Saturday, February 27, 2016

Eating Disorders: Triggers 101


I briefly explained what an ED trigger is the other day, but today I want to go more in depth. Triggers can be anything from a word, a situation, a person, a feeling, or even a thought, and they have the power of sending someone who is fully recovered, into a full blown relapse. This is why they're getting their own post.

Let's say someone has Asthma. You blow smoke in their face, and wham, asthma attack. The smoke is the trigger and the asthma attack is the result. Changing gears, let's say someone has anxiety about speaking in large crowds. They have to give a presentation, and have an anxiety attack. The presentation is the trigger, and the anxiety attack is the result. Is this making sense?



I'm thinking you have a better understanding of what a trigger is now, so now let's talk about some common ones. Probably the biggest trigger for someone with an eating disorder, is food. Sounds silly right? Well it's not. One of the reasons it's so hard for people to get over eating disorders, is because food is essential, and something you have to deal with multiple times a day, everyday, for life. That's like blowing smoke in an athsmatics face 3 times a day for life.

So let's think logically for a minute, since we know food itself is a trigger. Here's another common trigger:



Holidays. Holidays usually involve lots and lots and lots of food. Thanksgiving anyone? I know holidays are really difficult for me, and there's no way I'm alone on that. So. Much. Food. For people who restrict, it's like shoving food in their face. And for people who binge, it's like an invitation to binge (and then purge). Oh happy times, right?

Now, add on the fact that holidays can bring on other triggers. What if someone's trigger is their family, and they are going to be around their family for a week because of the holidays. Or what if someones trigger is feeling lonely because they don't have any family. Are you seeing where I'm going? Triggers can be very dynamic.



Another common trigger is stress. I've said this before, but many/most eating disorders revolve around control. Even if the person doesn't realize it. No, that doesn't mean that person is controlling; what I mean is that maybe the person is really stressed out, or they have a lot going on, or they are in an unfortunate circumstance, or whatever. Food is something that person has control over, and they can focus on that. It's a coping mechanism



For example, they can't control/change the fact that they are going to have an exam in all of their classes on the same day, or that their boss is a jerk and won't give them a break, or whatever it may be... but they can choose to not eat and focus on that feeling, or they can eat and then purge and focus on that. It's up to them.

While at the time we don't usually think of eating disorders as a struggle for control in our lives (I don't), it usually is.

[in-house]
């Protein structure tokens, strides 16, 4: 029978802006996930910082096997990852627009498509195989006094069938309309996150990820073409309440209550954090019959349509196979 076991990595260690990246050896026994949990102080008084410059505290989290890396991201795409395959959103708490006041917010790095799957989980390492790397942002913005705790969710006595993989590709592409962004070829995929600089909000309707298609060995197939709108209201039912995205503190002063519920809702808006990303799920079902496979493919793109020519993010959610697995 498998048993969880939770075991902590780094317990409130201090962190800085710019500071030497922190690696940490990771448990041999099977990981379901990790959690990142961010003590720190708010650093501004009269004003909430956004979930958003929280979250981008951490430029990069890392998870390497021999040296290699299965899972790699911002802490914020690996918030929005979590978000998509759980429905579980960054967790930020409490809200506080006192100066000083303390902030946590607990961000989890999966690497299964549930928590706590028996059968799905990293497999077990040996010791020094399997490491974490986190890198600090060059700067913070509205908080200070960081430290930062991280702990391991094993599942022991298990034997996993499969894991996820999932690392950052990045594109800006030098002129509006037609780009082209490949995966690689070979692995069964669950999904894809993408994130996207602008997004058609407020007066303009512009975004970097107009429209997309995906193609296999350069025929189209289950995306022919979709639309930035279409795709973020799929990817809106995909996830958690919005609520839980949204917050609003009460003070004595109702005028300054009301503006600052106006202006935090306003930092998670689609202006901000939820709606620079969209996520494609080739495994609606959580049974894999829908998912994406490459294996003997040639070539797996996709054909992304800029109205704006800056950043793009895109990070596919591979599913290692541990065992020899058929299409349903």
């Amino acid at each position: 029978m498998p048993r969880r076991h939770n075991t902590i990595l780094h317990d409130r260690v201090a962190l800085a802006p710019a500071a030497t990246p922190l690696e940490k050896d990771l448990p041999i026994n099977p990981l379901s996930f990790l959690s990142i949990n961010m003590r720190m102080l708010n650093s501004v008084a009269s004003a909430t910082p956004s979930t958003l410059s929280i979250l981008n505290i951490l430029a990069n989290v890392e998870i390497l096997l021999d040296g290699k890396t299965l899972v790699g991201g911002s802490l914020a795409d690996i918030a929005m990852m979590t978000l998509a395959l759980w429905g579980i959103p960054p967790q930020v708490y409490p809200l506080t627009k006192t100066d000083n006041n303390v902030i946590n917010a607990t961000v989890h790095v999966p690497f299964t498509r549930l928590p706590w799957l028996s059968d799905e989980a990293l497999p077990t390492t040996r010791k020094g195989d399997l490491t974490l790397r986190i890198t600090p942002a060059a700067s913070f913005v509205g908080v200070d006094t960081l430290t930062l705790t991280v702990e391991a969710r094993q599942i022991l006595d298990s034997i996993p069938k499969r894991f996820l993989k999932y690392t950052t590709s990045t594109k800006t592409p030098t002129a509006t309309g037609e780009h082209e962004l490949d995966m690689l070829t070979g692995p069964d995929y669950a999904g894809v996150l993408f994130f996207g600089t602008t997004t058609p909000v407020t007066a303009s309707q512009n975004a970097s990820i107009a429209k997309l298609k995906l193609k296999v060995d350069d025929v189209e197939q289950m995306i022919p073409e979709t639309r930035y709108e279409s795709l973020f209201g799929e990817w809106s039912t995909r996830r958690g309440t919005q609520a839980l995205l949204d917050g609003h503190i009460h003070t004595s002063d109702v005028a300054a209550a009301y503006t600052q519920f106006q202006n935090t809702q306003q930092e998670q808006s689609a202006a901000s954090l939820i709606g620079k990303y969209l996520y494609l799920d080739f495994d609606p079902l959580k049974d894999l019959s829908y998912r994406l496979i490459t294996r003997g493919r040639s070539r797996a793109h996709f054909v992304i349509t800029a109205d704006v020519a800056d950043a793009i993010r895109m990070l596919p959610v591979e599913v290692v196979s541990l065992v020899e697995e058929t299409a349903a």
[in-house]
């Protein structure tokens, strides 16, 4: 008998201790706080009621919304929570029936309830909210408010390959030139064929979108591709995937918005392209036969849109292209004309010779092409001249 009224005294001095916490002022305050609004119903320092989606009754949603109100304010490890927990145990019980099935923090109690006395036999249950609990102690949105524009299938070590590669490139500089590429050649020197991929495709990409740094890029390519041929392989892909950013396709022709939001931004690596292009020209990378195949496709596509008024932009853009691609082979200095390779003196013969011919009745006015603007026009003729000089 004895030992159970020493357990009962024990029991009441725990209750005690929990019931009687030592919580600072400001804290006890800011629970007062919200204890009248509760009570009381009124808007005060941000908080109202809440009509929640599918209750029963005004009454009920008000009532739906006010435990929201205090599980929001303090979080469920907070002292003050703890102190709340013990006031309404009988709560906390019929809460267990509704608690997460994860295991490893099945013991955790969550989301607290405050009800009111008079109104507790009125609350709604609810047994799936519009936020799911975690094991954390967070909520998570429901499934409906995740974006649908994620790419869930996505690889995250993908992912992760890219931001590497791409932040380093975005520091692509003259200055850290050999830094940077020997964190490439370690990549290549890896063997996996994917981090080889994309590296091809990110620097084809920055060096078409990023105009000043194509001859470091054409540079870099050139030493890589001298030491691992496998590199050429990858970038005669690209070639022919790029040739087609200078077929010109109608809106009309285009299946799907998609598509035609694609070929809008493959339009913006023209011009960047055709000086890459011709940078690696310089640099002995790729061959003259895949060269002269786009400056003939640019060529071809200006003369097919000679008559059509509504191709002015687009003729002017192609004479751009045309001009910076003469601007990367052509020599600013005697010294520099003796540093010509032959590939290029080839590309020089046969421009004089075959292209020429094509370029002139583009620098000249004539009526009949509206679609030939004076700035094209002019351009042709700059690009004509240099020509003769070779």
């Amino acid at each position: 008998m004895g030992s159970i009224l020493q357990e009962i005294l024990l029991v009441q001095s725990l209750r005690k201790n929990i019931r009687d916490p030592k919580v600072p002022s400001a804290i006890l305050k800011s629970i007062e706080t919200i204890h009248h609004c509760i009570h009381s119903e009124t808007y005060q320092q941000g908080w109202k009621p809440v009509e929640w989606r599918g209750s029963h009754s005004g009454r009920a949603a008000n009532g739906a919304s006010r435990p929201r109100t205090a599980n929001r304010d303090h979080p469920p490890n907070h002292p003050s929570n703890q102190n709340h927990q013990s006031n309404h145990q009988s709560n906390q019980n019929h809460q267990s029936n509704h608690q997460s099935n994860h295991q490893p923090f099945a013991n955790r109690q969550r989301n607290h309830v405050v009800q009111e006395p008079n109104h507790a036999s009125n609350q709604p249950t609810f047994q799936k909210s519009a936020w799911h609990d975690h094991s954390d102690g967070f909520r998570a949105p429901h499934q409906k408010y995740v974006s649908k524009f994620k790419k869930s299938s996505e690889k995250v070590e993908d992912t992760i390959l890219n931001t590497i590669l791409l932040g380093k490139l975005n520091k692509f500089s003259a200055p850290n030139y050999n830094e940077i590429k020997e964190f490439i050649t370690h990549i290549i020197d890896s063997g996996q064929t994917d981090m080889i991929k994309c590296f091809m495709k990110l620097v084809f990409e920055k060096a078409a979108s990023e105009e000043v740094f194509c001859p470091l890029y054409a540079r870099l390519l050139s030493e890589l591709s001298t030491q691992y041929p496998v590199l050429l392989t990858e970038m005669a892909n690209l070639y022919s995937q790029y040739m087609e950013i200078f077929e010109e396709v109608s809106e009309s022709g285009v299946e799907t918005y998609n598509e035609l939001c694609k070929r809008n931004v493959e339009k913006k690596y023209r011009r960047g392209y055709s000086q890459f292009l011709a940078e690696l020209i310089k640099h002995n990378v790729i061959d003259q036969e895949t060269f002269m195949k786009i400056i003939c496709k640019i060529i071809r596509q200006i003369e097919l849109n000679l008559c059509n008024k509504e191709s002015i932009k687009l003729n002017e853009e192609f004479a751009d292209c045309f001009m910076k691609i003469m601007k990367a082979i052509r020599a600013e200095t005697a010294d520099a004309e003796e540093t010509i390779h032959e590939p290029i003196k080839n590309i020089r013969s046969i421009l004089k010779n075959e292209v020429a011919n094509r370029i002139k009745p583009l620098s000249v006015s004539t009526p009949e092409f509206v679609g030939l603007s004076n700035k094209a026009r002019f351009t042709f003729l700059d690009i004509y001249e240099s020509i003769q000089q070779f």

Food/Holidays, and Stress/Control are two of the biggest triggers that most people (including the people with the eating disorder) don't think about right away. But trust me when I say there are many other triggers. I can think of at least 7 of mine off the top of my head. Even just talking about my ED can be triggering.

If you know someone with an eating disorder, and they are comfortable enough talking about it, I encourage you to ask them to share some of their triggers with you, so you can avoid those topics/areas/actions, and also recognize when that person may need extra support. And if you have an eating disorder, I really encourage you to start thinking about what some of your triggers are, so you are more aware and can help others to be more aware.




As always, feel free to share your own stories down below, or anonymously here. Are there any ED topics you think I should talk about? Let me know! No promises, but I'll work my way there.

4 comments:

  1. This is a fantastic post!! I like the way you compared it to an asthma attack trigger. Such a good way to describe it to people who have not been through an ED and can't understand those triggers.

    Emily Anne
    http://alittlesparrowsblog.blogspot.com

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  2. amazing post and SUCH an important topic!
    xo, Ingrid

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  3. Indepth information. Thanks for this nice article. Theresa Finney

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  4. What a beautiful post, so informative and honest! I love how you compared the trigger/result. For me, an eating disorder was a result of a trigger. Suffering from depression, I couldn't eat at all. Eating made me vomit. And so I lost so much weight in so little time. It was stress, it was definite stress <3

    xx Bash |   go say   H E Y   B A S H

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I'd love to hear your thoughts! Thanks for making my day :)